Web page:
CEO Magazines executive of the year Awards Night Speech by Mrs. Gina Rinehart

26 November 2015
Mrs. Gina Rinehart

Good evening everyone. I am delighted to be here at the CEO Magazine  Executive of the Year Awards night and especially pleased to be asked to present the important Energy and Resources award. I remember how happy Garry Korte and I were to receive both the Chairman of the year and the CFO of the year awards together last year, so can appreciate how much these awards mean to those who receive them and for the companies they represent and to their fellow team members.

The mining and related industries celebrated its national day earlier this week on November 22, at which both a colleague and I were the keynote speakers. If I can just borrow a few points from those speeches that are relevant to the West Australian iron ore industry.

As was mentioned, my father lobbied for almost 10 years to remove federal and state government impediments to the export and pegging of iron ore from WA.  Since the first significant exports were achieved from the Pilbara in the latter half of the sixties,  the WA iron ore export industry has earned a staggering  $460 billion plus in export earnings.

This is money that has come into Australia and that has paid wages, been used to purchase goods and services and paid royalties and other taxes, and used for important reinvestment. Indeed, enough to change West Australia from a mendicant or handout state to one that contributes to Australia, and has done so for decades.

And please try to imagine where Australia would be without the $460 billion plus contribution from the iron ore industry alone, let alone the rest of the mining and related industries. Coal additionally not only benefits Australia, but its exports also benefits countries to provide electricity to assist to lift their people from poverty, which without cheap electricity, many hundreds of millions of people in this world are left in.

How much more debt would our record debt country be in without the staggering contribution from our iron ore, coal and related industries?

Although it is exciting to win a prestigious award like these awards tonight, I hope you will also consider that there is an important responsibility, a responsibility of course to your shareholders, but also given the difficulties in Australia with its record debt and declining investment and exploration, in the wider area of public policy where the economy of Australia is concerned, which underpins Australia’s living standards. In a time when government is expanding even more so than in reckless Whitlam years and over-spending Fraser years, and we have reached record debt in excess of $400 billion, and can’t pay our interest without borrowing even more, leaders are needed in the business community,  and we need to be far more vigilant where big government is concerned.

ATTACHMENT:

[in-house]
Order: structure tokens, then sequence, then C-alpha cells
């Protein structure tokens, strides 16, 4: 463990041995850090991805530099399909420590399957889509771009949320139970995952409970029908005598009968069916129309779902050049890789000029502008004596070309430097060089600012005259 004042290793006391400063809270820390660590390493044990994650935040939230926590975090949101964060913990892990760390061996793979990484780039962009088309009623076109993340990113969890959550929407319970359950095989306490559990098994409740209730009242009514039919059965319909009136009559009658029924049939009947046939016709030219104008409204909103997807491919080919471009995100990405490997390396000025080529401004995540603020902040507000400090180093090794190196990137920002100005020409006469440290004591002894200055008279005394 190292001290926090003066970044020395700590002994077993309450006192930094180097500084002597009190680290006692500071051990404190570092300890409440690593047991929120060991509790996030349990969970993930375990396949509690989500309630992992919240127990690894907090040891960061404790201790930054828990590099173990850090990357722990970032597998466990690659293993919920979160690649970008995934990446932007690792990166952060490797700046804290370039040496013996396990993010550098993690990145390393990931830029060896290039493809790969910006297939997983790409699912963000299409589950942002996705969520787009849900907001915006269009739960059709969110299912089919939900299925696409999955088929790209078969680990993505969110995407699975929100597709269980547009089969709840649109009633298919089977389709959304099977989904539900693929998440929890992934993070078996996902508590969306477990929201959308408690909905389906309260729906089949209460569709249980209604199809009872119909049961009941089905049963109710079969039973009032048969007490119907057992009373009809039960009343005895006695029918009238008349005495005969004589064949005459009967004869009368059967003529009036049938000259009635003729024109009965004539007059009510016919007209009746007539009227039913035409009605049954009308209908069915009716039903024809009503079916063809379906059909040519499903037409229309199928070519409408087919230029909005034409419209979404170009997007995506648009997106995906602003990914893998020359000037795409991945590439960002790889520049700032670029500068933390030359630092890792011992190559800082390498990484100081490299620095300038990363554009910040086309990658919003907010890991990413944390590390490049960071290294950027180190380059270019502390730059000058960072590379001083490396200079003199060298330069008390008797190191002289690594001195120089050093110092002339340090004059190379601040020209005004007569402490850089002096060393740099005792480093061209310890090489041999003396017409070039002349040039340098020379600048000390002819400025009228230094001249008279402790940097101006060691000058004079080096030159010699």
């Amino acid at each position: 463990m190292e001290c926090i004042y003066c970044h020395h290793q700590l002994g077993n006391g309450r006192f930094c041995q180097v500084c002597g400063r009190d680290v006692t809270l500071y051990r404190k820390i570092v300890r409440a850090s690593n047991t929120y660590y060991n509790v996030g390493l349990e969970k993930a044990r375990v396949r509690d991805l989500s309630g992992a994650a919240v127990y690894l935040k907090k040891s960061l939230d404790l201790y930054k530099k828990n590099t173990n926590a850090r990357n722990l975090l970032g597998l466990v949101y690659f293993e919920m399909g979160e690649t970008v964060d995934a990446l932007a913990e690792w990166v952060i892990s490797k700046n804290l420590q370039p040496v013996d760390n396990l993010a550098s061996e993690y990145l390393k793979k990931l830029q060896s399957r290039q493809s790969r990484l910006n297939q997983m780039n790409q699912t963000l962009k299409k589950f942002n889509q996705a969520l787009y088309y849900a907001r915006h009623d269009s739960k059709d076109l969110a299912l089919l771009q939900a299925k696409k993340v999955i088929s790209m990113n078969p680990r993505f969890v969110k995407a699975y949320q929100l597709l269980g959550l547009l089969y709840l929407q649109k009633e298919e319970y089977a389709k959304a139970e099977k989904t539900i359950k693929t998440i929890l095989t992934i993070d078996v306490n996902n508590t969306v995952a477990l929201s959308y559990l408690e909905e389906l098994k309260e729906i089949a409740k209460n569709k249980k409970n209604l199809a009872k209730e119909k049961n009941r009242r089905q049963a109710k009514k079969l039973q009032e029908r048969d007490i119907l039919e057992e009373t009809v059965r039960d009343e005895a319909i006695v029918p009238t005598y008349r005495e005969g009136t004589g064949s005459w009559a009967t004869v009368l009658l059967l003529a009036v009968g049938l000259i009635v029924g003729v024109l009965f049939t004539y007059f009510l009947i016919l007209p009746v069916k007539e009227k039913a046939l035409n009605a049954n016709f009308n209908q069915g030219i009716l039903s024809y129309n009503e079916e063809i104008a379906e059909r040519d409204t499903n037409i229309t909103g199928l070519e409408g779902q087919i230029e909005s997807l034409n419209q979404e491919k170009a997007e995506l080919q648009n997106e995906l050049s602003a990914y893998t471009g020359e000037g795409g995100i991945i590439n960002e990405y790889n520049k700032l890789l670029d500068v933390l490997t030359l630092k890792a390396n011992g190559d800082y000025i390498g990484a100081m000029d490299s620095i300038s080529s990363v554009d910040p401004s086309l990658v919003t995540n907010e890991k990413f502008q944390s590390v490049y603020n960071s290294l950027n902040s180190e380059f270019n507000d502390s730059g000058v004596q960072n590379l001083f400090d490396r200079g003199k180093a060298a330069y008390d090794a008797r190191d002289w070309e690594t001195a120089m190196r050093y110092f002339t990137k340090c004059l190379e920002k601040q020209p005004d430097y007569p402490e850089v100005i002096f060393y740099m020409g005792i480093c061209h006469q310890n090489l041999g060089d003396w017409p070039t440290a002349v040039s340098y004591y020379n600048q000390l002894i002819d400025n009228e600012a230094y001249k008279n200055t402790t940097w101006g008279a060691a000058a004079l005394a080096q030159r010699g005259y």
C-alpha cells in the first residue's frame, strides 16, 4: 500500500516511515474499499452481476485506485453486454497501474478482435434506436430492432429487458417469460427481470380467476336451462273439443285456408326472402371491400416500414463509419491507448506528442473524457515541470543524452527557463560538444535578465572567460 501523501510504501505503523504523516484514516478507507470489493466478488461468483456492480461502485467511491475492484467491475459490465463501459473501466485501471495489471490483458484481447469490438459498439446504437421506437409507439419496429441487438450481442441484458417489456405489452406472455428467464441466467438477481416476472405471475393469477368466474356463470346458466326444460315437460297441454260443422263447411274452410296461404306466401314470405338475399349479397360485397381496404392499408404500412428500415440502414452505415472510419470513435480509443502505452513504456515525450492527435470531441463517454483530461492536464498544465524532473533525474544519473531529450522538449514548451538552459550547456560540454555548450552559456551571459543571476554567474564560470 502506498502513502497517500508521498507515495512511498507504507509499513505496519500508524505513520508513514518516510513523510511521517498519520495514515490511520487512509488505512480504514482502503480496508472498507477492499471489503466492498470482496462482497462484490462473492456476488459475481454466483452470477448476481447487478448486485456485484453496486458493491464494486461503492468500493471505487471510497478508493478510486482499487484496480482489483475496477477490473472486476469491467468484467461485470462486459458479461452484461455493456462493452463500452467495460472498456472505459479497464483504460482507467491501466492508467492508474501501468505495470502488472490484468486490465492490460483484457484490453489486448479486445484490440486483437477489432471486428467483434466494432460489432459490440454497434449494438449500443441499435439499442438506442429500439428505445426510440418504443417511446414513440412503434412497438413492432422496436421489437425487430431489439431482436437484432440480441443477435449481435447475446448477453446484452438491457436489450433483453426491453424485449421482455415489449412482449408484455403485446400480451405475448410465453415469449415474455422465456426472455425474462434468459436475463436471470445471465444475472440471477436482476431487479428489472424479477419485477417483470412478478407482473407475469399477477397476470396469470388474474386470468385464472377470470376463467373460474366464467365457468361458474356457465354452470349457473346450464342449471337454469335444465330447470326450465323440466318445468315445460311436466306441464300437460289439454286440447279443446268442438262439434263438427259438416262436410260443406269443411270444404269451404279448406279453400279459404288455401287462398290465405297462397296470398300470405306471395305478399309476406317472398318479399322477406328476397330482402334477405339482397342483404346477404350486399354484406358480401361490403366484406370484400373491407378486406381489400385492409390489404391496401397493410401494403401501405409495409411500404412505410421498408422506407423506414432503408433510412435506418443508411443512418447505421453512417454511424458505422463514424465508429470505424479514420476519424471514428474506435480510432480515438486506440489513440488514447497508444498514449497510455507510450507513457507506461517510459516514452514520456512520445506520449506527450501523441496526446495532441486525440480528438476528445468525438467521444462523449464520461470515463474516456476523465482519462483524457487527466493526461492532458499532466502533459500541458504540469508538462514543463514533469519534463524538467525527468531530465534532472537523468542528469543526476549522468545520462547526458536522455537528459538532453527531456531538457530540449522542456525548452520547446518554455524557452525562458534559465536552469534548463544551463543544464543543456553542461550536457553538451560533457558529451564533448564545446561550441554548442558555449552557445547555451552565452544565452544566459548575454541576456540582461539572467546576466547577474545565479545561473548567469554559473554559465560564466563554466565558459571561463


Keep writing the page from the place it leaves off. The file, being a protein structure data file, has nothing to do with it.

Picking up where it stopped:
Take Roy Hill for instance – not only did we have the problem of in excess of 4,000 government approvals, licences and permits and all the onerous compliance this entails, plus even more for construction. There also has been a considerable campaign for even further interference in iron ore production levels led by some quarters in the left wing of our media and by vested interests attacking Roy Hill, even before one tonne of Roy Hill ore was on the market, for being a significant factor in the iron ore price collapse.

Roy Hill executives have pointed out that we haven’t yet put a tonne on the market, and that when we do, it will take time to ramp up to large tonnages,  and further that more than 50% of our production goes to our Roy Hill partners anyway, and that  Brazil is adding far more tonnage to the market than Roy Hill,  and ditto so are our Australia competitors.

Yet little of these points appeared in our media, and Roy Hill continued to be attacked for the fall in the iron ore price.  If big government was influenced to decide, via lobbyists paid for by vested interests, which companies could produce ore, how much and when, which companies even after arranging billions of debt and after having constructed 70% or more of their project could then proceed, I think all in this room would understand what a disaster this would be to encourage investment to continue in Australia. Investment which is already in decline.

Thank you for the opportunity to pass on my well wishes to the winners and nominees and to pass on my hopes that they will do more to provide the leadership in business that Australia desperately needs.

I guess I shouldn’t finish without a very quick update of the mega Roy Hill project.  Much to the upset of some quarters in the Aussie media, the first ship is tonight only 1020 nautical miles away from Port Hedland. Just a few days ago I was on site and together with my executives and daughter Ginia witnessed our first fine ore being loaded onto a Roy Hill train and then arriving in Port Hedland the next day.  This ore will be loaded onto the first ship when she arrives in Port Hedland in the next few days.  An exciting time for this mega project, and those who worked to help develop Roy Hill!

Courtesy of Mrs. Gina Rinehart

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